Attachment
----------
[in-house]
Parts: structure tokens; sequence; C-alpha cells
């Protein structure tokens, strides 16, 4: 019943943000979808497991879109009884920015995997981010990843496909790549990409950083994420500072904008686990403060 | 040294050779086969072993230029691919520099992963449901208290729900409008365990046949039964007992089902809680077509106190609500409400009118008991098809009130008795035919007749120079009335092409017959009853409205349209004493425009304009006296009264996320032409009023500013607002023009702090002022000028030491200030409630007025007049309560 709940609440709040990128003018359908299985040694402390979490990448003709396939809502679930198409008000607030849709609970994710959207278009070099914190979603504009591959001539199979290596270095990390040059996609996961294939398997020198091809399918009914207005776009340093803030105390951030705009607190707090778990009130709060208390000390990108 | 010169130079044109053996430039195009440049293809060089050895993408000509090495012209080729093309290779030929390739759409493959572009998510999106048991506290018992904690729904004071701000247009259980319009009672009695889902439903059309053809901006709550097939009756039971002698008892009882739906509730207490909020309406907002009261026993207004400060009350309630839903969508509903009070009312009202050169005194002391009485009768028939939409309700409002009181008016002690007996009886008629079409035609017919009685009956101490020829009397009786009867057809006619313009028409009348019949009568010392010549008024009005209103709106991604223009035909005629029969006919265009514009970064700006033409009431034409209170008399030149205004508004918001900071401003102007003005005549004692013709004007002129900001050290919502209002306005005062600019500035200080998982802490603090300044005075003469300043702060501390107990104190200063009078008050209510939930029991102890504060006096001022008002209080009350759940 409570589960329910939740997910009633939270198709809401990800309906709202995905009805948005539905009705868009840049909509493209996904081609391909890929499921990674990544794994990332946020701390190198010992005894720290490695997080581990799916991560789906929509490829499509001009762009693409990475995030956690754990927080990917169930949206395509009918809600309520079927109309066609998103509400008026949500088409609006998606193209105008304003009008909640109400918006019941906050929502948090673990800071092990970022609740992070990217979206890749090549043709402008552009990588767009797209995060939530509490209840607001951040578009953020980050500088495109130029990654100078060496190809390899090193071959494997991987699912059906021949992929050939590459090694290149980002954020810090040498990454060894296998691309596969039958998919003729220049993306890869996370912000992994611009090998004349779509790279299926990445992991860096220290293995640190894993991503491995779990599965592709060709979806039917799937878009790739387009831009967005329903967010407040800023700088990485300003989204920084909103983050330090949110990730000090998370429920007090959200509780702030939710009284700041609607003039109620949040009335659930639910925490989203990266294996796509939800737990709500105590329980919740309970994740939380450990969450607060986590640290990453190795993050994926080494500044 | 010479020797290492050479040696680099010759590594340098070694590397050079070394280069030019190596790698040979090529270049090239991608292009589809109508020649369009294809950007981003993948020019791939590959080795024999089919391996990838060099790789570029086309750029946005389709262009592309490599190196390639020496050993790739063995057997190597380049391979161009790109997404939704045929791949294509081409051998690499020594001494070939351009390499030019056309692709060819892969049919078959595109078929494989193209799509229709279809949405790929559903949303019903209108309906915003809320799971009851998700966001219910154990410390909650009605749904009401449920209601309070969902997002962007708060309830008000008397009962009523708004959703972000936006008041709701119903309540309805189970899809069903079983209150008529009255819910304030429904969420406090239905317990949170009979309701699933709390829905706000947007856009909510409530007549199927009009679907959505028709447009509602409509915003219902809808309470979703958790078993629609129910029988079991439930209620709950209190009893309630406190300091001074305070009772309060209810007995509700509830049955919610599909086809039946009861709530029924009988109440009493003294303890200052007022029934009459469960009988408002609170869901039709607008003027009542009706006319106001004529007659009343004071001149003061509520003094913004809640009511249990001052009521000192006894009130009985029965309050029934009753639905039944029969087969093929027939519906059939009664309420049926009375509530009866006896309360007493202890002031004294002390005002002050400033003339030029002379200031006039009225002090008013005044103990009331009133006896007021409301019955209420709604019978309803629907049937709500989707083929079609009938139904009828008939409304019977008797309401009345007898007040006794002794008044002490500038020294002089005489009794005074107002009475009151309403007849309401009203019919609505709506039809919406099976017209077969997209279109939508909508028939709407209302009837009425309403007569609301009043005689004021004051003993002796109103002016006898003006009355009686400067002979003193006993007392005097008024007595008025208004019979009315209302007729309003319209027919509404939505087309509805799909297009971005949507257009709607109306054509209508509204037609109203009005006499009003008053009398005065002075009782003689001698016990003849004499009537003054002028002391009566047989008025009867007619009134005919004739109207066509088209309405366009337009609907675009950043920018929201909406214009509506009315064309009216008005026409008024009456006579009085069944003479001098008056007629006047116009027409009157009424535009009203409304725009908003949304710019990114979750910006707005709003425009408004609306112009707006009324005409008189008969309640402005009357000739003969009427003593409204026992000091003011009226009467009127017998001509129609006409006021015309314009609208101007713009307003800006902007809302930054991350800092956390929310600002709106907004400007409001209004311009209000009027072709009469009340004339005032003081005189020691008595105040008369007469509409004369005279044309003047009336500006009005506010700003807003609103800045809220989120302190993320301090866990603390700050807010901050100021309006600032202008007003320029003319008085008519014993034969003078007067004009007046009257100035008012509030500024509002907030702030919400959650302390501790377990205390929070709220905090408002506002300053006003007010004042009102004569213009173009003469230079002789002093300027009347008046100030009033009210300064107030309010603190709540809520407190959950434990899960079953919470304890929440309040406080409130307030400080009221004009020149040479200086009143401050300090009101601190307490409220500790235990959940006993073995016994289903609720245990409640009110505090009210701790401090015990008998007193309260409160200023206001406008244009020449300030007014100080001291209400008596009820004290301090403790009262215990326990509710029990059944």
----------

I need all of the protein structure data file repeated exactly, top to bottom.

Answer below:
[in-house]
Parts: structure tokens; sequence; C-alpha cells
């Protein structure tokens, strides 16, 4: 019943943000979808497991879109009884920015995997981010990843496909790549990409950083994420500072904008686990403060 | 040294050779086969072993230029691919520099992963449901208290729900409008365990046949039964007992089902809680077509106190609500409400009118008991098809009130008795035919007749120079009335092409017959009853409205349209004493425009304009006296009264996320032409009023500013607002023009702090002022000028030491200030409630007025007049309560 709940609440709040990128003018359908299985040694402390979490990448003709396939809502679930198409008000607030849709609970994710959207278009070099914190979603504009591959001539199979290596270095990390040059996609996961294939398997020198091809399918009914207005776009340093803030105390951030705009607190707090778990009130709060208390000390990108 | 010169130079044109053996430039195009440049293809060089050895993408000509090495012209080729093309290779030929390739759409493959572009998510999106048991506290018992904690729904004071701000247009259980319009009672009695889902439903059309053809901006709550097939009756039971002698008892009882739906509730207490909020309406907002009261026993207004400060009350309630839903969508509903009070009312009202050169005194002391009485009768028939939409309700409002009181008016002690007996009886008629079409035609017919009685009956101490020829009397009786009867057809006619313009028409009348019949009568010392010549008024009005209103709106991604223009035909005629029969006919265009514009970064700006033409009431034409209170008399030149205004508004918001900071401003102007003005005549004692013709004007002129900001050290919502209002306005005062600019500035200080998982802490603090300044005075003469300043702060501390107990104190200063009078008050209510939930029991102890504060006096001022008002209080009350759940 409570589960329910939740997910009633939270198709809401990800309906709202995905009805948005539905009705868009840049909509493209996904081609391909890929499921990674990544794994990332946020701390190198010992005894720290490695997080581990799916991560789906929509490829499509001009762009693409990475995030956690754990927080990917169930949206395509009918809600309520079927109309066609998103509400008026949500088409609006998606193209105008304003009008909640109400918006019941906050929502948090673990800071092990970022609740992070990217979206890749090549043709402008552009990588767009797209995060939530509490209840607001951040578009953020980050500088495109130029990654100078060496190809390899090193071959494997991987699912059906021949992929050939590459090694290149980002954020810090040498990454060894296998691309596969039958998919003729220049993306890869996370912000992994611009090998004349779509790279299926990445992991860096220290293995640190894993991503491995779990599965592709060709979806039917799937878009790739387009831009967005329903967010407040800023700088990485300003989204920084909103983050330090949110990730000090998370429920007090959200509780702030939710009284700041609607003039109620949040009335659930639910925490989203990266294996796509939800737990709500105590329980919740309970994740939380450990969450607060986590640290990453190795993050994926080494500044 | 010479020797290492050479040696680099010759590594340098070694590397050079070394280069030019190596790698040979090529270049090239991608292009589809109508020649369009294809950007981003993948020019791939590959080795024999089919391996990838060099790789570029086309750029946005389709262009592309490599190196390639020496050993790739063995057997190597380049391979161009790109997404939704045929791949294509081409051998690499020594001494070939351009390499030019056309692709060819892969049919078959595109078929494989193209799509229709279809949405790929559903949303019903209108309906915003809320799971009851998700966001219910154990410390909650009605749904009401449920209601309070969902997002962007708060309830008000008397009962009523708004959703972000936006008041709701119903309540309805189970899809069903079983209150008529009255819910304030429904969420406090239905317990949170009979309701699933709390829905706000947007856009909510409530007549199927009009679907959505028709447009509602409509915003219902809808309470979703958790078993629609129910029988079991439930209620709950209190009893309630406190300091001074305070009772309060209810007995509700509830049955919610599909086809039946009861709530029924009988109440009493003294303890200052007022029934009459469960009988408002609170869901039709607008003027009542009706006319106001004529007659009343004071001149003061509520003094913004809640009511249990001052009521000192006894009130009985029965309050029934009753639905039944029969087969093929027939519906059939009664309420049926009375509530009866006896309360007493202890002031004294002390005002002050400033003339030029002379200031006039009225002090008013005044103990009331009133006896007021409301019955209420709604019978309803629907049937709500989707083929079609009938139904009828008939409304019977008797309401009345007898007040006794002794008044002490500038020294002089005489009794005074107002009475009151309403007849309401009203019919609505709506039809919406099976017209077969997209279109939508909508028939709407209302009837009425309403007569609301009043005689004021004051003993002796109103002016006898003006009355009686400067002979003193006993007392005097008024007595008025208004019979009315209302007729309003319209027919509404939505087309509805799909297009971005949507257009709607109306054509209508509204037609109203009005006499009003008053009398005065002075009782003689001698016990003849004499009537003054002028002391009566047989008025009867007619009134005919004739109207066509088209309405366009337009609907675009950043920018929201909406214009509506009315064309009216008005026409008024009456006579009085069944003479001098008056007629006047116009027409009157009424535009009203409304725009908003949304710019990114979750910006707005709003425009408004609306112009707006009324005409008189008969309640402005009357000739003969009427003593409204026992000091003011009226009467009127017998001509129609006409006021015309314009609208101007713009307003800006902007809302930054991350800092956390929310600002709106907004400007409001209004311009209000009027072709009469009340004339005032003081005189020691008595105040008369007469509409004369005279044309003047009336500006009005506010700003807003609103800045809220989120302190993320301090866990603390700050807010901050100021309006600032202008007003320029003319008085008519014993034969003078007067004009007046009257100035008012509030500024509002907030702030919400959650302390501790377990205390929070709220905090408002506002300053006003007010004042009102004569213009173009003469230079002789002093300027009347008046100030009033009210300064107030309010603190709540809520407190959950434990899960079953919470304890929440309040406080409130307030400080009221004009020149040479200086009143401050300090009101601190307490409220500790235990959940006993073995016994289903609720245990409640009110505090009210701790401090015990008998007193309260409160200023206001406008244009020449300030007014100080001291209400008596009820004290301090403790009262215990326990509710029990059944």